Chinese Foreign Ministry spokesperson Geng Shuang holds a press briefing in Beijing. FMPRC/Released

China 'gravely concerned' after Philippines inks investment deal with Taiwan
( - December 9, 2017 - 9:55am

MANILA, Philippines — China on Friday expressed “grave concern” over the recent signing of an investment protection agreement between the Philippines and Taiwan, a self-ruled island that China considers a breakaway province with no right to establish diplomatic ties.

According to reports, Taiwan sent a representative to the Philippines to sign the deal on December 7 as part of Taipei’s "New Southbound Policy," which aims to forge closer ties with South and Southeast Asia in order to diversify the island’s economy.

Sought for comment, Chinese foreign ministry spokesman Geng Shuang said that while China doesn’t object to the conduct of normal economic and trade exchanges between Taiwan and countries with diplomatic relations with China, Beijing ‘firmly opposes’ the signing of any cooperation document with Taipei.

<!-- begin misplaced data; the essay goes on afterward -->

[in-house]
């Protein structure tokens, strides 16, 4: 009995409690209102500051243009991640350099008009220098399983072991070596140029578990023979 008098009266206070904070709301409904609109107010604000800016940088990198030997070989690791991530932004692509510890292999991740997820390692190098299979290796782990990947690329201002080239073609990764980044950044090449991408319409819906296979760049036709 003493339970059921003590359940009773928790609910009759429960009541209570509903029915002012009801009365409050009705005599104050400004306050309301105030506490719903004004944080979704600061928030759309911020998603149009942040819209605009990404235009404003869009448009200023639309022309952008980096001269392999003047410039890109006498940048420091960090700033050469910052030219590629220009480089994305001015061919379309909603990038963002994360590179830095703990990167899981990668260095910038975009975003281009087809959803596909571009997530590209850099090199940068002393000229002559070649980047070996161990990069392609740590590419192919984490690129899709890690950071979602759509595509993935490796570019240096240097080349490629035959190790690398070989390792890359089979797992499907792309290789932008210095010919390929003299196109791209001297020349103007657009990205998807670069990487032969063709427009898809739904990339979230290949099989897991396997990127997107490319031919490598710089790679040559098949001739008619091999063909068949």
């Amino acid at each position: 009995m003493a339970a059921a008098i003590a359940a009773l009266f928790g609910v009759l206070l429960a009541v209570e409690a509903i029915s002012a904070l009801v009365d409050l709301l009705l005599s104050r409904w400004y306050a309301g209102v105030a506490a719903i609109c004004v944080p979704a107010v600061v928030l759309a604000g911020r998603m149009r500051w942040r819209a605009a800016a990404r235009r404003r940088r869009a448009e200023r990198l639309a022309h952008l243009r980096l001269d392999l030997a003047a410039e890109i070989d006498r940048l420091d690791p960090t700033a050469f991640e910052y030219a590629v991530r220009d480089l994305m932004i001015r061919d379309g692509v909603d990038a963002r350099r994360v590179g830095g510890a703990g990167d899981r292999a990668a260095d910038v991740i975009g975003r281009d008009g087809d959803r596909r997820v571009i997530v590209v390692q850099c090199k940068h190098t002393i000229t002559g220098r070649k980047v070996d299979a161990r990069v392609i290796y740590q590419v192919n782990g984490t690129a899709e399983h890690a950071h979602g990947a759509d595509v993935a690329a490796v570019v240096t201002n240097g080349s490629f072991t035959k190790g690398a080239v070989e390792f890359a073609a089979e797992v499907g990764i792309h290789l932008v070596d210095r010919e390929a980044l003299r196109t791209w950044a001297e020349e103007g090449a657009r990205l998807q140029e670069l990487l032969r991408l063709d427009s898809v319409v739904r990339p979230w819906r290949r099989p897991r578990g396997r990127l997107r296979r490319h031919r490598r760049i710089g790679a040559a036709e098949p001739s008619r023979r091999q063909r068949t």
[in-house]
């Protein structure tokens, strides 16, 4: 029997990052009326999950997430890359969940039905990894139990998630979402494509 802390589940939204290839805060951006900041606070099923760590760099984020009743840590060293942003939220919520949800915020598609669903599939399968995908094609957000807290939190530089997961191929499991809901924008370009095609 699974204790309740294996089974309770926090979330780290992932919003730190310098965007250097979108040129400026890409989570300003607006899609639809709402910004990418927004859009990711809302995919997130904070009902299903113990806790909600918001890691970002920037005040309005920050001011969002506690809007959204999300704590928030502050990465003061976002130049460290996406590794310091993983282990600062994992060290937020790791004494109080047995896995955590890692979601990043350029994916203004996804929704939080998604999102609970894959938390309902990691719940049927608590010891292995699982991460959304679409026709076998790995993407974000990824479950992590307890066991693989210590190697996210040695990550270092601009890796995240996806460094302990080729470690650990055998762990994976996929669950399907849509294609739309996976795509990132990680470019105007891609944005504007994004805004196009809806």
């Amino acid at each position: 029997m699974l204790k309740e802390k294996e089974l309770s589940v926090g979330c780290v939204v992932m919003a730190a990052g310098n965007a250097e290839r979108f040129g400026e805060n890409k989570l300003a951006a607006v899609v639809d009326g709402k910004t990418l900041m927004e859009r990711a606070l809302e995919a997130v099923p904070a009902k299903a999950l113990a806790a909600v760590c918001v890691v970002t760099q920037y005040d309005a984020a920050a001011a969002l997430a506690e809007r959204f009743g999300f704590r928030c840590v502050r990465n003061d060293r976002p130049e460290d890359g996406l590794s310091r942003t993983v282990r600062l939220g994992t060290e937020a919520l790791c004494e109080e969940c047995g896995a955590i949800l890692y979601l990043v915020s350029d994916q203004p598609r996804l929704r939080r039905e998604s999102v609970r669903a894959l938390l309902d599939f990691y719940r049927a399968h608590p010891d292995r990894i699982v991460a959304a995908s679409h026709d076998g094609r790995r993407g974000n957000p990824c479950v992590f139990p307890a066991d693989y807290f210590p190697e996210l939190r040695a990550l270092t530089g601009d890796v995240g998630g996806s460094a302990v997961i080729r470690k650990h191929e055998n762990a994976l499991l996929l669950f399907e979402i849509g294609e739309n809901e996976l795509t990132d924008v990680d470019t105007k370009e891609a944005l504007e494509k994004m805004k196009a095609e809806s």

Geng added that China hopes that the Philippines will abide by the “one-China principle” and avoid having the Taiwan-related issue “undermine the larger picture of China-Philippines relations.”

“We express grave concern over the signing of the investment protection agreement and other cooperation documents that are obviously official in character between the relevant Philippine authority and the Taiwan authority,” Geng told a press conference.

“China has lodged representation with the Philippine side,” he added.

The People’s Republic of China claims Taiwan as part of its territory. But Taiwan, known officially as Republic of China, regards itself as an independent sovereign state.

The Philippines has been observing a One-China policy since 1975. Under the policy, the Philippines recognizes the communist People's Republic of China and cannot put up an embassy in Taiwan.

The Philippines, however, has trade, cultural and people-to-people exchanges with Taiwan.

Meanwhile, ties between Manila and Beijing, which had soured over the South China Sea dispute, had greatly improved under Philippine President Rodrigo Duterte.

Duterte has set aside his country’s legally won entitlements over the resource-rich waters in exchange for billion dollars’ worth of Chinese aid and investment.

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